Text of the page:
Their next film, See No Evil 2, was a WWE Studios production and the sisters’ first feature film working from a script they didn’t write (it was written by Nathan Brookes and Bobby Lee Darby). They were, however, given free rein to tinker with it all they wanted. They also brought along American Mary herself, Katharine Isabelle and recruited Scream Queen legend Danielle Harris to face off against the hulking Glenn “Kane” Jacobs as Jacob Goodnight.
What we end up with here is an irony-free love-letter to 80s slasher flicks that, while lacking in surprises and plot, is very strong in character work, performances, and most importantly, direction. This is one beautifully shot abandoned-hospital nightmare.
The story picks up immediately on the heels of 2006’s See No Evil, as the victims of Goodnight’s first bloody rampage are brought to the morgue, along with his massive corpse, just as morgue attendant Amy (Harris) is about to leave to attend her birthday party. Her work crush, Seth (Kaj-Erik Eriksen), and wheelchair-bound boss Hess (Michael Eklund), urge her to go, but she volunteers to stay and help with the sudden influx of bodies. Bad decision.
Rather than let her miss out on her birthday bash, her friends, led by serial-killer-obsessed sexpot Tamara (Isabelle) show up at the morgue to party the night away. So when the suddenly not-dead Goodnight rises from his slab, he’s got a fresh batch of partying kids to slaughter for their sins. And with that, we’re off to the races, and the Soskas begin cranking up the style, the wit, and the violence until they reach their twist on the Final Girl concept.
In what could be a decidedly dull, run-of-the-mill slasher film, the Soskas did the smart thing and bulked up the characters, giving us people who, while destined to be meat for the grinder, at least have a bit of heart and personality. The casting was a big help here, with everybody bringing their A-game. Even the smallest parts, girlfriend Kayla (Chelan Simmons) and Tamara’s boyfriend Carter (Lee Majdoub), get moments to shine — even if they both are easy prey for Goodnight. Greyston Holt as Amy’s brother Will gets more screen time and character development, but not so much that you think he’s going to be around till the end.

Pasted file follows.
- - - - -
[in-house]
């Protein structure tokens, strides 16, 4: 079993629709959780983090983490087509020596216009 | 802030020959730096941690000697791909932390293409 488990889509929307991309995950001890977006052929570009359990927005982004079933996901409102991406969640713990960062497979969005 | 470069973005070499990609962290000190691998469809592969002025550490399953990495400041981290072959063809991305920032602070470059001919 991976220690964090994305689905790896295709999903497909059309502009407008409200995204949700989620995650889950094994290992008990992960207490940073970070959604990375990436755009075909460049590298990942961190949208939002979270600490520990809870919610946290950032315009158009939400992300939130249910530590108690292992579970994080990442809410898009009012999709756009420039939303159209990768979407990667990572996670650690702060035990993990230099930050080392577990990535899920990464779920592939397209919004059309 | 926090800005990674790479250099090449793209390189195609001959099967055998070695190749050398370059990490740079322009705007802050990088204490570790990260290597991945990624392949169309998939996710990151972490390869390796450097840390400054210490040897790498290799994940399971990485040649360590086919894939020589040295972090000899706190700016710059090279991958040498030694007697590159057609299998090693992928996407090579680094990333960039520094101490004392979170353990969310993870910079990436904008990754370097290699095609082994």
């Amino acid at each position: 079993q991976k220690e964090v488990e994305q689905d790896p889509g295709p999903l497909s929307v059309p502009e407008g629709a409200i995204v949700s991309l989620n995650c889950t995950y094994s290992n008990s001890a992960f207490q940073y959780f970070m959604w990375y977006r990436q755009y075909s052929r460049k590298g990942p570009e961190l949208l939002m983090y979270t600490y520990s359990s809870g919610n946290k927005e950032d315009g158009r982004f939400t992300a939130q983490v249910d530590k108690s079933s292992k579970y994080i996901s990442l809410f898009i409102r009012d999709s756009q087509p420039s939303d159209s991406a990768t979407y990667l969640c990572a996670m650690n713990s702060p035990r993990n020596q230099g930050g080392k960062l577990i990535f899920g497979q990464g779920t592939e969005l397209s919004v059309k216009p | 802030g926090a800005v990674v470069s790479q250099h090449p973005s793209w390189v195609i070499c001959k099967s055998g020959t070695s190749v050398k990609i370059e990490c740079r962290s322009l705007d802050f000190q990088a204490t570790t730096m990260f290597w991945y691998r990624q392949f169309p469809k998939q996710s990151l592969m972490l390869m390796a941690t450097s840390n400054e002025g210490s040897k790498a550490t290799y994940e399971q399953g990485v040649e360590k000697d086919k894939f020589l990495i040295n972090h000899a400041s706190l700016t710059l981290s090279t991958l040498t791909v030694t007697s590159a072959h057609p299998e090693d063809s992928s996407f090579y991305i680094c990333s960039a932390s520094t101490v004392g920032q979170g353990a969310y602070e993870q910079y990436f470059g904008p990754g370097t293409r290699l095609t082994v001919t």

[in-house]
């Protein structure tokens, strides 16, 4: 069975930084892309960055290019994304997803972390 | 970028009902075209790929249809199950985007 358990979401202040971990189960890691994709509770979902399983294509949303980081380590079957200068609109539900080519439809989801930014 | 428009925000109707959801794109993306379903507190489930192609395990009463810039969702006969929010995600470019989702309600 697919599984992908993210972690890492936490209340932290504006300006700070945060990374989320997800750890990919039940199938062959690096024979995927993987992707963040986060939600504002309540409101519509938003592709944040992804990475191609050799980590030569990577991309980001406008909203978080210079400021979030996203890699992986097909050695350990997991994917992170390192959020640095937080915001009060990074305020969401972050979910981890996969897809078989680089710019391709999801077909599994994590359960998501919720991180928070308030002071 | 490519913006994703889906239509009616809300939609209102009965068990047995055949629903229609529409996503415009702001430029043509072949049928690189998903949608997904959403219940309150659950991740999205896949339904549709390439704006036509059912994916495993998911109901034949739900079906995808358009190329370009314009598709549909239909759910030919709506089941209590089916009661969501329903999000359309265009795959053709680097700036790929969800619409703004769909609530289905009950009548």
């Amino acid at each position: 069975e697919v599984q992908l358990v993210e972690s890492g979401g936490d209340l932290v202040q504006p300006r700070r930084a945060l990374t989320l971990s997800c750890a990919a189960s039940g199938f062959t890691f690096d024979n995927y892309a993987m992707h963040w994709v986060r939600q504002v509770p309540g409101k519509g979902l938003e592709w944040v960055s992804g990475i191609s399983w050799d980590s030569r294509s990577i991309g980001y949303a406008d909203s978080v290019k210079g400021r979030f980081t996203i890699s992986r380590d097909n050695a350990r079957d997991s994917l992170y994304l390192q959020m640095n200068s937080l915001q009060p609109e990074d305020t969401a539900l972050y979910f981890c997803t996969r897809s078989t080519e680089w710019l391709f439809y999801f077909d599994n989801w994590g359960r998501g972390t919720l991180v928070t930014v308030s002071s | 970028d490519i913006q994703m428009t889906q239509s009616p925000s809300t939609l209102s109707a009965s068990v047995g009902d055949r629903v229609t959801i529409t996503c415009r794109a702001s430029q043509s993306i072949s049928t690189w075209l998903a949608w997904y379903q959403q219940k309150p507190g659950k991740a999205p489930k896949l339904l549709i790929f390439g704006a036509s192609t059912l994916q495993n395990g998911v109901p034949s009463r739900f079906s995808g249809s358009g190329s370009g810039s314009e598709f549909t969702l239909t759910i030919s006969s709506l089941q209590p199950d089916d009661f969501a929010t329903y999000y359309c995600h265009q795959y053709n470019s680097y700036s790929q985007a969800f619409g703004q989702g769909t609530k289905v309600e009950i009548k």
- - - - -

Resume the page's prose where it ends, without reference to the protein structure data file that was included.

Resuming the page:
Harris and Eriksen do great jobs as the emotional heart of the film, and the sheer visual impact of seeing them against the mountain that is Jacobs does half the work of selling the level of danger their characters are in. They mainly just run around trying to hide, but they play off each other naturally and you can really believe their relationship was just getting ready to move from nervous flirtation to something real before this fateful night.
Jacobs is also allowed to stretch and help bring a bit of pathos to Jacob Goodnight that allows him to become something a little more complex and interesting than just a mindless killing machine. He’s a brutalized child in a monster’s body, behaving and responding to the world in the only way his demented mother would allow.
The real stars of this movie, though, are Katharine Isabelle and the Soskas themselves. Isabelle seems to be having the time of her life playing Tamara and brings such a natural intelligence and sexuality to the role that you can tell it was written just for her. She once again proves, as with her recent role in Hannibal that she is an underrated talent that makes everything she touches that much better.
And in this film, the Soskas can do no wrong. Every shot in is beautiful. There’s not a single throwaway moment, despite the extended set-up and introduction of the characters. They effortlessly cut in moments from the first film to establish the backstory for viewers like me, who missed the first film and haven’t had a chance to get caught up; they play with the traditional gender roles for films like this where the men are the ones freaking out and trying to run away while the women are sexually aggressive and are courageously loyal; they provide a number of violent kills without going overboard with the gore — broadening the audience while maintaining the integrity of the film; and most importantly, they know and love this genre so much that See No Evil 2 could stand alongside any of the classics from the 80s.
That same year, they wrote and directed the segment “T is for Torture Porn” for ABCs of Death 2 and if you’ve ever wanted to see a tentacle vagina rape and destroy a bunch of sleazy dudes, then it should be a highlight for you, as it was for me. And I didn’t even know I wanted to see a tentacle vagina rape and destroy a bunch of sleazy dudes.
While I haven’t seen their latest, film, Vendetta, at the moment, they are signed to direct the upcoming remake of fellow Canadian David Cronenberg’s 1977 classic, Rabid, and I couldn’t be more excited! If there was ever a remake that was right in the Soska’s wheelhouse, it would be early Cronenberg. And if they weren’t geek-friendly enough already, they’re writing comics for Marvel and their own graphic novel with Daniel Way and Rob Dumo, called Kill-Crazy Nymphos Attack!
Does it really get any better than that?